I’ve saved the race bibs from every collegiate race I’ve ever run. They’re hanging above my window, inscribed on the back with the date, time and lessons learned. It’s not a grand collection, a testament to the injuries and illness I’ve endured. But maybe that’s why I value it so highly. Each one of those bibs represents my determination and dedication. Each one is jam-packed with memories.
The most recent race bib, dated February 23 of this year, still sits on my desk. It’s too fresh to earn a spot on the wall; it’s too important to file away. So it sits there, my last race bib as a Butler University athlete. The end of an era.
Don’t mistake my nostalgia for despair. I’m quite enjoying my newly-minted status as a competitive but unaffiliated runner. Yes, I was quite concerned about the transition at first. For the past 10 years, I’ve had a coach to guide and encourage my running. Stepping out of that was scary.
I needed to figure out what I wanted to do next. That’s why, after my last collegiate race, I decided to take a week to just be me. I would run however long and however fast I wanted, nothing more and nothing less. My coach—which by default, is now me—wholeheartedly agreed with the plan. So I spent a week recharging and thinking about the future.
Six days and 50 miles later, I had a clear head and a game plan. First, I realized that my passion for running is stronger right now than it’s ever been. While I’m not exactly sure what training will look like, I know that I want to continue developing my talent in a healthy and fun way. With that realization, post-collegiate running doesn’t seem so scary.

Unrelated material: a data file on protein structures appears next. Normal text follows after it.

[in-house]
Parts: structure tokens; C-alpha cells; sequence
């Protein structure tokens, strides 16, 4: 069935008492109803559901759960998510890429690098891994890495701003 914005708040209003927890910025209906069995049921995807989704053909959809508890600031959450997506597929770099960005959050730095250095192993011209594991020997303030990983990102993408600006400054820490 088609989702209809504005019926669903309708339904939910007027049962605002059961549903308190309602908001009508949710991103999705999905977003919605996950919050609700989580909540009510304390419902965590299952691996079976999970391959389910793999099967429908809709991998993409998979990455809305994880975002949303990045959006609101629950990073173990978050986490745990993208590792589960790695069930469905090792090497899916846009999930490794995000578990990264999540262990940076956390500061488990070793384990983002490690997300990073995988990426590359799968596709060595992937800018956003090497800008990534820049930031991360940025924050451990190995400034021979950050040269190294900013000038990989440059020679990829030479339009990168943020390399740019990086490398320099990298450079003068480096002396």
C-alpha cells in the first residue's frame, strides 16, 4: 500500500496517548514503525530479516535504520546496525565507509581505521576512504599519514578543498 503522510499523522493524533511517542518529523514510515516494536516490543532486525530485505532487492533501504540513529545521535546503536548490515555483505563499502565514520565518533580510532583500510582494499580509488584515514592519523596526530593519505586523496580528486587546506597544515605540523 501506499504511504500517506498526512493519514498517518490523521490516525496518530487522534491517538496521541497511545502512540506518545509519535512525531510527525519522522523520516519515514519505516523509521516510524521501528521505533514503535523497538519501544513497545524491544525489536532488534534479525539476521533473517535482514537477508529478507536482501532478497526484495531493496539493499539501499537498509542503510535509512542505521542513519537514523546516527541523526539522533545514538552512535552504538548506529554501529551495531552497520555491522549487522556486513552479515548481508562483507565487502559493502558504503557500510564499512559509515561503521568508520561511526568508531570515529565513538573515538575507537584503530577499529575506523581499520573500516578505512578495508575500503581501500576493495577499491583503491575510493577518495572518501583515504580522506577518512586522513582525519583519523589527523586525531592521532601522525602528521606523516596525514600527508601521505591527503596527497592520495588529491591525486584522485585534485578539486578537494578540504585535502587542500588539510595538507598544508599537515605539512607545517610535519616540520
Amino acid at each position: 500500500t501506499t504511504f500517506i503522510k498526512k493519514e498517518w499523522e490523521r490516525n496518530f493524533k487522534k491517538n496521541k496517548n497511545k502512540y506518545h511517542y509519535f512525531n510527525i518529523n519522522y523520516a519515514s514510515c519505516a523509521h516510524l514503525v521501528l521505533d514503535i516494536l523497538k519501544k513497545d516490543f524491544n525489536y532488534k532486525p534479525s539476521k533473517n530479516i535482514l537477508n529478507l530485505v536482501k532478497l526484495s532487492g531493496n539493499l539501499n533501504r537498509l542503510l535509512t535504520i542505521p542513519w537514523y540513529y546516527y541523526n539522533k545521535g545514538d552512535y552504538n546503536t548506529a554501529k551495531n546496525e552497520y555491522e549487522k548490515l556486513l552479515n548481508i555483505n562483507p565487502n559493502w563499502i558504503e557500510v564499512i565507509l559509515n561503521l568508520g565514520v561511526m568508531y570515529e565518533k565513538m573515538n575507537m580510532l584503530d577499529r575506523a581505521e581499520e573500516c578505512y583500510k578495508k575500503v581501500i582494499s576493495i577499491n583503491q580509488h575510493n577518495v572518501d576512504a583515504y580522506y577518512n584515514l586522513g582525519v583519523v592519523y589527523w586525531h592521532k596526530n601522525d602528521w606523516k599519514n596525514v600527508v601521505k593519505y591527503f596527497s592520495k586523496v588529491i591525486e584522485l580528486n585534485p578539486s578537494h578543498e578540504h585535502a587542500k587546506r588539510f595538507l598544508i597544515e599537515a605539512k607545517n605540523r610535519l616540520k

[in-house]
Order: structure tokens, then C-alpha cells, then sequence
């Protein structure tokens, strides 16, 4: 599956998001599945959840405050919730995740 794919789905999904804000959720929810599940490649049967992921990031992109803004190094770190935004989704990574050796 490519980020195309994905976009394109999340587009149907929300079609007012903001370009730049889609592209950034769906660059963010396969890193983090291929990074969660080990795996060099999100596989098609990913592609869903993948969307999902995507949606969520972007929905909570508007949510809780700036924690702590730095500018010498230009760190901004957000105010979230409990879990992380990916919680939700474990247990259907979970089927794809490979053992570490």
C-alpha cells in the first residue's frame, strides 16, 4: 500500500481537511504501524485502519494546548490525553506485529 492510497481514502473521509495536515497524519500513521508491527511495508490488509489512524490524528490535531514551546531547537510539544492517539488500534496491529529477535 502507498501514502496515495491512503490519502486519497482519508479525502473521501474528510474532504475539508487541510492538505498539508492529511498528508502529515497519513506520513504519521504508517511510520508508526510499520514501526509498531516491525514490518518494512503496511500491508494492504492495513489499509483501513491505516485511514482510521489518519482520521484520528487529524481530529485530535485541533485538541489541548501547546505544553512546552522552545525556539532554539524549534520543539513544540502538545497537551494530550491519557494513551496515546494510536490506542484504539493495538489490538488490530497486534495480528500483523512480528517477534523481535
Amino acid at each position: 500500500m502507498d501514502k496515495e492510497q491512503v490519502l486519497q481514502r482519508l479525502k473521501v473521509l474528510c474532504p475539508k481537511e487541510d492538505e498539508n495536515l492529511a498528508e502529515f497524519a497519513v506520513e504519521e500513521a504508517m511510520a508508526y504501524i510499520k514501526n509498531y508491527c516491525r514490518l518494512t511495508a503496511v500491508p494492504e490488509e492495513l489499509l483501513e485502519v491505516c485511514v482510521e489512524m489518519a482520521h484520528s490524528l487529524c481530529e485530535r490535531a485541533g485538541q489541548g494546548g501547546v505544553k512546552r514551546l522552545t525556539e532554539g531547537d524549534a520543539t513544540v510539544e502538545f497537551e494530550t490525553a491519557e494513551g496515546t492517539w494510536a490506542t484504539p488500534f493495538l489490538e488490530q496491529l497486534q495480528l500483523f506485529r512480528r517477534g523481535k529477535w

I run before the sunrise most days, fastening a blinking light to my shirt and making a beeline for the roads with streetlights. Most mornings, I only get a half-mile in before I have to suck in my breathe and exhale a prayer of gratitude. Running is just so darn fun! I won’t lie: there is a lot of pressure associated with collegiate running. I had an incredible experience, but I would be dishonest if I said there’s no pressure. Now, as I run along under the stars, I feel a sense of relief. I know that if I hit a recovery run too hard or I eat something weird the night before a long run, it’s totally fine. I can adapt. If I go venturing into a new neighborhood and get lost, it’s fine. I can adapt. I don’t have a team anymore, and in some ways that is daunting. But in other ways, it’s liberating.
I am excited to see how this new stage of my running career both challenges and strengthens me. The next goal on the horizon is a half marathon in May. After that, who knows! But I’m listening to my new coach, and I’m sure she’ll have it figured out by then.